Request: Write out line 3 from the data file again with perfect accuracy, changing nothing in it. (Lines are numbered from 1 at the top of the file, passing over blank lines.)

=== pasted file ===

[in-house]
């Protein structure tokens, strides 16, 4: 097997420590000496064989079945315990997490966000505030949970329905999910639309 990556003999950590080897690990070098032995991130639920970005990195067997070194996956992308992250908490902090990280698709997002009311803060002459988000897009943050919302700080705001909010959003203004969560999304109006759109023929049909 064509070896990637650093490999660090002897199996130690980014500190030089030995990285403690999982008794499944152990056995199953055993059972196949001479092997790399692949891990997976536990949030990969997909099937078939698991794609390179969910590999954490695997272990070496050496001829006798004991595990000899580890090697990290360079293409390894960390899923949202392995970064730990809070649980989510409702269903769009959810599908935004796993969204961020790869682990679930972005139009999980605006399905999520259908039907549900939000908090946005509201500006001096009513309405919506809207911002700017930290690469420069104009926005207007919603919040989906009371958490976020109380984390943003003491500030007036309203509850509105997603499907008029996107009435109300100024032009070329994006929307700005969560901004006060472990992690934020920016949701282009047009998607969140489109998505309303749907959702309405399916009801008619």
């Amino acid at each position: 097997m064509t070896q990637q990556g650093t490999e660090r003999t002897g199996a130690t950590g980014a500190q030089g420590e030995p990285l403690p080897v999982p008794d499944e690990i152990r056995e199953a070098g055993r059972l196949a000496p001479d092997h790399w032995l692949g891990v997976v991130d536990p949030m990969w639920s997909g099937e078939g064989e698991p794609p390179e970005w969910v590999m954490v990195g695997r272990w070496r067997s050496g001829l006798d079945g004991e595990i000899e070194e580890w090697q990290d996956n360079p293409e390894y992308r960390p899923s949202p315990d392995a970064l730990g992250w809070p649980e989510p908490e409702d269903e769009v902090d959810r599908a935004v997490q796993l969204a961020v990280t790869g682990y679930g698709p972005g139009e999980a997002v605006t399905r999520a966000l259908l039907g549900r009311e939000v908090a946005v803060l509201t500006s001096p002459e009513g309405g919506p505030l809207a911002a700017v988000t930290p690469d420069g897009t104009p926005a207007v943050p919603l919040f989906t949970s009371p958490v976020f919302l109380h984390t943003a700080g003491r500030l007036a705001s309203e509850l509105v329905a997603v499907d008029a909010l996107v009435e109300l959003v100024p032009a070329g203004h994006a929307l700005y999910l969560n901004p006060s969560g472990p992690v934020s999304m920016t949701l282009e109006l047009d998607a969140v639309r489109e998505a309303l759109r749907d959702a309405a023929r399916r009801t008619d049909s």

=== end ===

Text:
């Amino acid at each position: 097997m064509t070896q990637q990556g650093t490999e660090r003999t002897g199996a130690t950590g980014a500190q030089g420590e030995p990285l403690p080897v999982p008794d499944e690990i152990r056995e199953a070098g055993r059972l196949a000496p001479d092997h790399w032995l692949g891990v997976v991130d536990p949030m990969w639920s997909g099937e078939g064989e698991p794609p390179e970005w969910v590999m954490v990195g695997r272990w070496r067997s050496g001829l006798d079945g004991e595990i000899e070194e580890w090697q990290d996956n360079p293409e390894y992308r960390p899923s949202p315990d392995a970064l730990g992250w809070p649980e989510p908490e409702d269903e769009v902090d959810r599908a935004v997490q796993l969204a961020v990280t790869g682990y679930g698709p972005g139009e999980a997002v605006t399905r999520a966000l259908l039907g549900r009311e939000v908090a946005v803060l509201t500006s001096p002459e009513g309405g919506p505030l809207a911002a700017v988000t930290p690469d420069g897009t104009p926005a207007v943050p919603l919040f989906t949970s009371p958490v976020f919302l109380h984390t943003a700080g003491r500030l007036a705001s309203e509850l509105v329905a997603v499907d008029a909010l996107v009435e109300l959003v100024p032009a070329g203004h994006a929307l700005y999910l969560n901004p006060s969560g472990p992690v934020s999304m920016t949701l282009e109006l047009d998607a969140v639309r489109e998505a309303l759109r749907d959702a309405a023929r399916r009801t008619d049909s």